A conditional marketing authorization (AMC) recognizes that the medicine fulfills an unmet medical need based on a positive benefit/risk assessment, and that the public health benefit of immediate availability on the market outweighs the uncertainties inherent in the availability of additional data. still necessary. BioMarin will provide additional data from ongoing studies within defined timeframes to confirm that the benefits continue to outweigh the risks, building on what is already the largest clinical data set for gene therapy in the world. Hemophilia A. Conversion to standard marketing authorization will depend on the provision of additional data from ongoing Roctavian clinical studies, including longer-term follow-up of patients enrolled in the pivotal trial GENERATE8-1, as well as a study investigating the efficacy and safety of ROCTAVIAN with prophylactic use of corticosteroids (Study 270-303), for which recruitment is now complete.
Orphan drug designation is reserved for medicines treating rare diseases (affecting a maximum of five in 10,000 people in the EU), life-threatening or chronically disabling conditions. Authorized orphan drugs benefit from ten-year market exclusivity, protecting them from competition with similar drugs with the same therapeutic indication, which cannot be marketed during the period of exclusivity.
BioMarin remains committed to offering Roctavian to eligible patients with severe hemophilia A by United States and is aiming for a new Biological License Application (BLA) submission for Roctavian by the end of September 2022. Typically, new BLA submissions are followed by a six-month review process. However, the Company anticipates that an additional three months of review may be required depending on the number of data reads that emerge during the process.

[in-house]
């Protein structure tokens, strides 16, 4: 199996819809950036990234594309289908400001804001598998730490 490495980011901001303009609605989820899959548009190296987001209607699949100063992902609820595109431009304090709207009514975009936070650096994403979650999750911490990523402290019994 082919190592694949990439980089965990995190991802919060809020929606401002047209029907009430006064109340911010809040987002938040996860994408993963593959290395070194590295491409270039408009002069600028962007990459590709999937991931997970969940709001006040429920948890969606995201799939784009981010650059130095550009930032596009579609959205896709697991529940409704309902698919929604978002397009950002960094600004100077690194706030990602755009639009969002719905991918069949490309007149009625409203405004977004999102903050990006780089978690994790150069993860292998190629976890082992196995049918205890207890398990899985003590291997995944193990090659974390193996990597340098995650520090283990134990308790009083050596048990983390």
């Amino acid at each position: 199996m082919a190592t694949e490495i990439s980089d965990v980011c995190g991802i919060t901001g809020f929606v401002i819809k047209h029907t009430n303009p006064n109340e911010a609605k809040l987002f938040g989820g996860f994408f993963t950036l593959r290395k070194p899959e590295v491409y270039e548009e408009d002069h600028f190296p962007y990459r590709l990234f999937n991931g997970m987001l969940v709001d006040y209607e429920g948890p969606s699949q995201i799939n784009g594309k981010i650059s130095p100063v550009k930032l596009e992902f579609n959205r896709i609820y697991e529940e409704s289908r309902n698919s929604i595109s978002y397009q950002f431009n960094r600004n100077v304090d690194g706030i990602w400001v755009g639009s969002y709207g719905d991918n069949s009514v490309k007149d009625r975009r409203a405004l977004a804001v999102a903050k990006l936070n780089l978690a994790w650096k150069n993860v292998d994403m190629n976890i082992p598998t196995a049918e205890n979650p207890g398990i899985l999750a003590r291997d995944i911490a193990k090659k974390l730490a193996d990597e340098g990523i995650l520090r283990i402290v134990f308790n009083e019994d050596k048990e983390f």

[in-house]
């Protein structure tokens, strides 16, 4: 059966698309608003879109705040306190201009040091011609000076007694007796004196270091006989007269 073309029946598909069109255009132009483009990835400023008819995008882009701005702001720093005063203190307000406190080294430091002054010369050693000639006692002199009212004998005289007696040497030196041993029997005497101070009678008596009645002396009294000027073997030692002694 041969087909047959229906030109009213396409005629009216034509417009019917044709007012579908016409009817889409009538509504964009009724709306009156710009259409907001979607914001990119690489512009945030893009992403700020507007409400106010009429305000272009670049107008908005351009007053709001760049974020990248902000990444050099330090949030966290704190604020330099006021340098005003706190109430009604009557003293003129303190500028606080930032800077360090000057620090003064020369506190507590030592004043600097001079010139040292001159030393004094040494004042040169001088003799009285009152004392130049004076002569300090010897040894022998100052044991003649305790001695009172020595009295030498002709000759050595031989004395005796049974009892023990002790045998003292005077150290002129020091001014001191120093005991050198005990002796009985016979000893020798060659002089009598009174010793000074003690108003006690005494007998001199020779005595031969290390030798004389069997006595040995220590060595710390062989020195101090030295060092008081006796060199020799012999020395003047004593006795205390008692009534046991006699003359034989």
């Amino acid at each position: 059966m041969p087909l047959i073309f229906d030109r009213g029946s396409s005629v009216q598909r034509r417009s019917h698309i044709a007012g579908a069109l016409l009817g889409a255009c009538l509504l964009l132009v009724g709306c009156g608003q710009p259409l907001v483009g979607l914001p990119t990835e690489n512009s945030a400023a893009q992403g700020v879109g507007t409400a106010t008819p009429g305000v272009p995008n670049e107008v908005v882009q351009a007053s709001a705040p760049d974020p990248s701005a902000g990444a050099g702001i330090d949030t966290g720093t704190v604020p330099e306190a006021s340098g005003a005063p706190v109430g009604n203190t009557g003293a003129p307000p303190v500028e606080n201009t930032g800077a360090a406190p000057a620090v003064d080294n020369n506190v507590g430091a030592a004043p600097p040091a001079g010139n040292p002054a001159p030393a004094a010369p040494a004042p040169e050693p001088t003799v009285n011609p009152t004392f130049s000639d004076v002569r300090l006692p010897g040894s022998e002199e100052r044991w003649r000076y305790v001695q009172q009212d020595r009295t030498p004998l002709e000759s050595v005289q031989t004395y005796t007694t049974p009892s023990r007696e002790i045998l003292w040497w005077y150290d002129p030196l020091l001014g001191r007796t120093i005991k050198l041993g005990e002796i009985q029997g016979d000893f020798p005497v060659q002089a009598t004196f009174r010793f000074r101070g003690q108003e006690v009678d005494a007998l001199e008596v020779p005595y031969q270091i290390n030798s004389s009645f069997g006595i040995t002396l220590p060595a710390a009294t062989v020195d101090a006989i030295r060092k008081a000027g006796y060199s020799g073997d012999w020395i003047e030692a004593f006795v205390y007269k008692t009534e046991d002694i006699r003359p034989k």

Robust clinical program
BioMarin has several ongoing clinical studies in its comprehensive gene therapy program for the treatment of hemophilia A. In addition to the global Phase 3 study GENERATE8-1 and the ongoing Phase 1/2 dose escalation study, the Company is also conducting a Phase 3B, single-arm, open-label study to evaluate the efficacy and safety of Roctavian at a dose of 6e13 vg/kg with prophylactic corticosteroids in men with haemophilia A (study 270-303). A phase 1/2 study is also underway with the 6e13 vg/kg dose of Roctavian in people with hemophilia A with pre-existing AAV5 antibodies (study 270-203) and a phase 1/2 study with the 6e13 vg/kg dose of Roctavian in people with hemophilia A with active or prior factor VIII inhibitors (study 270-205).
Overall, a single dose of 6e13 vg/kg Roctavian was well tolerated with no delayed-onset treatment-related adverse events. The most common adverse events (AEs) associated with Roctavian occurred early and included transient infusion-associated reactions and mild to moderate elevation of liver enzymes without long-term clinical sequelae. Elevated alanine aminotransferase (ALT) (113 participants, 80%), a laboratory test of liver function, remained the most common side effect. Other adverse events included aspartate aminotransferase (AST) elevation (95 participants, 67%), nausea (52 participants, 37%), headache (50 participants, 35%) and fatigue (42 attendees, 30%). No participants developed factor VIII inhibitors, thromboembolic events, or malignancy associated with Roctavian.
About Hemophilia A
People living with hemophilia A do not have enough functional factor VIII protein to help their blood clot and are at risk of painful and/or life-threatening bleeding from even minor injuries. In addition, people with the most severe form of hemophilia A (factor VIII